Hong Kong spirit shone in prayer service for jailed ex-leader Donald Tsang
As Winston Churchill once said, democracy is the worst kind of government, except for all the other kinds that have been tried.
So Hong Kong is the worst Chinese city in the world, except for all the others that it has been compared with.
An affirmation of this came last week when we saw dignity and compassion openly displayed at a service of prayers for Donald Tsang Yam-kuen, the imprisoned former chief executive. Tsang, who is serving a 20-month term for misconduct in public office, has appealed against his conviction and applied for bail.
The one-hour service, held at the Cathedral of the Immaculate Conception, was attended by members of his family, chief executive-elect Carrie Lam Cheng Yuet-ngor, and other prominent figures, as well as hundreds of ordinary citizens. It was the most civilised of demonstrations, and one in which the people of Hong Kong were not protesting but showing a solidarity of decency and empathy, and respite from all the troubles in the territory.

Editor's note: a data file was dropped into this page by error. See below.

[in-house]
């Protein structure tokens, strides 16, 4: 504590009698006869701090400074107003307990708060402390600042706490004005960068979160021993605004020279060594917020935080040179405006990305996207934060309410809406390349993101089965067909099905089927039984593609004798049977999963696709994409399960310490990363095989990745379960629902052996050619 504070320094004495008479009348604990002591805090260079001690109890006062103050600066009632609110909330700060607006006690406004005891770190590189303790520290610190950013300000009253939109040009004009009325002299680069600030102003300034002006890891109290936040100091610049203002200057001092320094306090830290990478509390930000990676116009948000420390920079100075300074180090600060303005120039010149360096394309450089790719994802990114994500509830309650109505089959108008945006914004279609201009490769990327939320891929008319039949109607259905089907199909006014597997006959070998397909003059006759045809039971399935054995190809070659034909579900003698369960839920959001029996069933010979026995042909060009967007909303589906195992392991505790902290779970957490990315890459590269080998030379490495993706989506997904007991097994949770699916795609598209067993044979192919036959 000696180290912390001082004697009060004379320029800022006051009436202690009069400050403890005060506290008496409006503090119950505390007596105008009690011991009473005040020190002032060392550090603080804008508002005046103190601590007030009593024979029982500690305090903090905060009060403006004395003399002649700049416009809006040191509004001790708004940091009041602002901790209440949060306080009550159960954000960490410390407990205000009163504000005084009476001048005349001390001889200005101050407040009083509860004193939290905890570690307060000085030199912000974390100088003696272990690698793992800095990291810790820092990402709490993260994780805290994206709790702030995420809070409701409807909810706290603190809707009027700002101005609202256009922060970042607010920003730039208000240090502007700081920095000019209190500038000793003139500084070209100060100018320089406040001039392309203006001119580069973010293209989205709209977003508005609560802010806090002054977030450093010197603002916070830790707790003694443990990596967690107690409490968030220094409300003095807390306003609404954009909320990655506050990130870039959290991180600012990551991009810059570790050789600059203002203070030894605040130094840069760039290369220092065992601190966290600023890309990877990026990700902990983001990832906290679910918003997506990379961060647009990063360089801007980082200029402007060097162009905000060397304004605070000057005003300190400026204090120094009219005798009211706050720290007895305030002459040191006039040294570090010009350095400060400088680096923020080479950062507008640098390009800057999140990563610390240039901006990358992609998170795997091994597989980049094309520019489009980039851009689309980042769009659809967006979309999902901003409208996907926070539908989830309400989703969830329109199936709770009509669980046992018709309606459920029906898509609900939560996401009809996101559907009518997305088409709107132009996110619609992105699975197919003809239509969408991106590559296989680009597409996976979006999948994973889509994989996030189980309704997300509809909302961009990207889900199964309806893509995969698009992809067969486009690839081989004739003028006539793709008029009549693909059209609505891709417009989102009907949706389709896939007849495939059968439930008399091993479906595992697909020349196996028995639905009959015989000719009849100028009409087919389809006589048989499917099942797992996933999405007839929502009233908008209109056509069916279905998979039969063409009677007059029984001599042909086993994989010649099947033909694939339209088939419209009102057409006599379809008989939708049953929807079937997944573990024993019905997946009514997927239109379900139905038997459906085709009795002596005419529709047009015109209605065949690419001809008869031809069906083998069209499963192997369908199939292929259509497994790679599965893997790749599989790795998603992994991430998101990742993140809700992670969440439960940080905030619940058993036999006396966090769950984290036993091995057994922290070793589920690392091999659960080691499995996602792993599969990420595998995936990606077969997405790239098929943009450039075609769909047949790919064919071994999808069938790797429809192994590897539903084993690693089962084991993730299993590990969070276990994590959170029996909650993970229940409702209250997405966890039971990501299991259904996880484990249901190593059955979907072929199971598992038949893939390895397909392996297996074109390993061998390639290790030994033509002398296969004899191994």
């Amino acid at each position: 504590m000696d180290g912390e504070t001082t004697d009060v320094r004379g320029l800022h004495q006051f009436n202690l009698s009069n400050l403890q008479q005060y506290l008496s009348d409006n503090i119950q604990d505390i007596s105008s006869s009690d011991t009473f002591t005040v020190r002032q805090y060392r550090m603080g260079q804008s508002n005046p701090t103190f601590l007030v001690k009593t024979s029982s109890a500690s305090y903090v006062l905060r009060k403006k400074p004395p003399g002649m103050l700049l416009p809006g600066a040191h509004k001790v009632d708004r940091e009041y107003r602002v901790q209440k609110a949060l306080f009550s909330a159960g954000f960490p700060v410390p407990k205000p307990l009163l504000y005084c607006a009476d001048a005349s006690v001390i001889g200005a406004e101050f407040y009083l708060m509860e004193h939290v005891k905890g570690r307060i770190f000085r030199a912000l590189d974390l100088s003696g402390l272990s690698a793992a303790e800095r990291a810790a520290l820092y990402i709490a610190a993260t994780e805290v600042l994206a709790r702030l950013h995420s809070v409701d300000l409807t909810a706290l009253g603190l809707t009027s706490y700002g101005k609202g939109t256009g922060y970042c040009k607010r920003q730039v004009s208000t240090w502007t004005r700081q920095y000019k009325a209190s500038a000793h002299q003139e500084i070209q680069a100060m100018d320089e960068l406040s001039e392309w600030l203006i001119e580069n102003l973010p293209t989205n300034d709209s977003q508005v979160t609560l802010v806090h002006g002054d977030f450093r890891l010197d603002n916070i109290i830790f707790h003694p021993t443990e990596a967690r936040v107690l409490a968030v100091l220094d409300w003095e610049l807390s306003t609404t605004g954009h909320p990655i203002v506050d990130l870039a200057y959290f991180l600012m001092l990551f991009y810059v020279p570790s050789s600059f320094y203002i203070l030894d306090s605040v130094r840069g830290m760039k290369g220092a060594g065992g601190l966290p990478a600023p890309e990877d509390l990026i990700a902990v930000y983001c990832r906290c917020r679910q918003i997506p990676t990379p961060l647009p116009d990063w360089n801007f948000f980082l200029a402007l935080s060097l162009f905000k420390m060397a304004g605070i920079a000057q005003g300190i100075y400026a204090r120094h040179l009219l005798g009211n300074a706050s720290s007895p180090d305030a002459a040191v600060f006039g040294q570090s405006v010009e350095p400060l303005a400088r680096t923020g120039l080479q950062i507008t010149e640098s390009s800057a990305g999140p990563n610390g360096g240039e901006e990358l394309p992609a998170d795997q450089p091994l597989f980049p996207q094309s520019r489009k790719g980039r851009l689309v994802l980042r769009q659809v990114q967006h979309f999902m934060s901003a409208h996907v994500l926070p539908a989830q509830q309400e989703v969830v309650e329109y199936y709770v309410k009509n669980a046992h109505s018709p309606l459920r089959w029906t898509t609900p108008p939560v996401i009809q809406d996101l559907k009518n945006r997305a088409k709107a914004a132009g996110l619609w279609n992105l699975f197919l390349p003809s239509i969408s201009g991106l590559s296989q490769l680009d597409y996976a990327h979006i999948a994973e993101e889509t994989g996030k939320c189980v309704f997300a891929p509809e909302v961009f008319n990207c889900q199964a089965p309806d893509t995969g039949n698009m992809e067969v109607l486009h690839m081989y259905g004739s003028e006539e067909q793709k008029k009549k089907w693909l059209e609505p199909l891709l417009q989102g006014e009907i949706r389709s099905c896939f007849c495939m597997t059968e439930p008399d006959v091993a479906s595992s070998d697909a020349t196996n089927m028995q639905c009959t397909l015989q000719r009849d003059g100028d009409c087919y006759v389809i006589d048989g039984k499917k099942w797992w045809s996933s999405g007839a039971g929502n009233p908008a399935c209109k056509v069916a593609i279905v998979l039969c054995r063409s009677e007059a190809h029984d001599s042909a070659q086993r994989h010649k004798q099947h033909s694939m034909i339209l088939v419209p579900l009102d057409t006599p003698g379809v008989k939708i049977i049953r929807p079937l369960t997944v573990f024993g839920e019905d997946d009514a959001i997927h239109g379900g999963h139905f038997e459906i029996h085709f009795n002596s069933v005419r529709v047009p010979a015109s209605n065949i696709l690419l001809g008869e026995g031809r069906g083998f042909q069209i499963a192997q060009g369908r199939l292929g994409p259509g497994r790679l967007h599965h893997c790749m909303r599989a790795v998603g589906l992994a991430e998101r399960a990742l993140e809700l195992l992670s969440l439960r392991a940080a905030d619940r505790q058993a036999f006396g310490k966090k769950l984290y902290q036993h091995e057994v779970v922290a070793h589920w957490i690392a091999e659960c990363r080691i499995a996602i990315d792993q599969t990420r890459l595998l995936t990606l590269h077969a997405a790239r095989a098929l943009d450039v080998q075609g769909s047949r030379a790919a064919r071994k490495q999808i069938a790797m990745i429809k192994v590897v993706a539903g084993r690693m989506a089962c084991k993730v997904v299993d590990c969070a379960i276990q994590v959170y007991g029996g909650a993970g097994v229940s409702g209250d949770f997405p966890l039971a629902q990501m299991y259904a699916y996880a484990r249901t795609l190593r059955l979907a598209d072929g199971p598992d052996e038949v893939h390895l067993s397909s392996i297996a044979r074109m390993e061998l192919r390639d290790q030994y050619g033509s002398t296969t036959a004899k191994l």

Tsang himself has been an exemplary prisoner. He accepted his verdict and repeated his faith in the people of Hong Kong, and is serving his sentence with meek compliance and in the silence of prayers.
This is a paradigm of contrition that exemplifies the importance and acceptance of the rule of law.
It all shows that amongst the mercenaries and cynics of Hong Kong, our community is still underpinned by fundamental virtues that are worthwhile.
Despite the polarisation of our politics and divisions in society, Hong Kong retains the ability to sparkle, if only for an hour or so, with a sense of unity and peacefulness.
May that long continue, because in our concrete jungle of bubbling problems, Hong Kong needs to find and redefine its soul, through a much more caring and harmonious attitude.
Sir David Tang Wing-Cheung, Central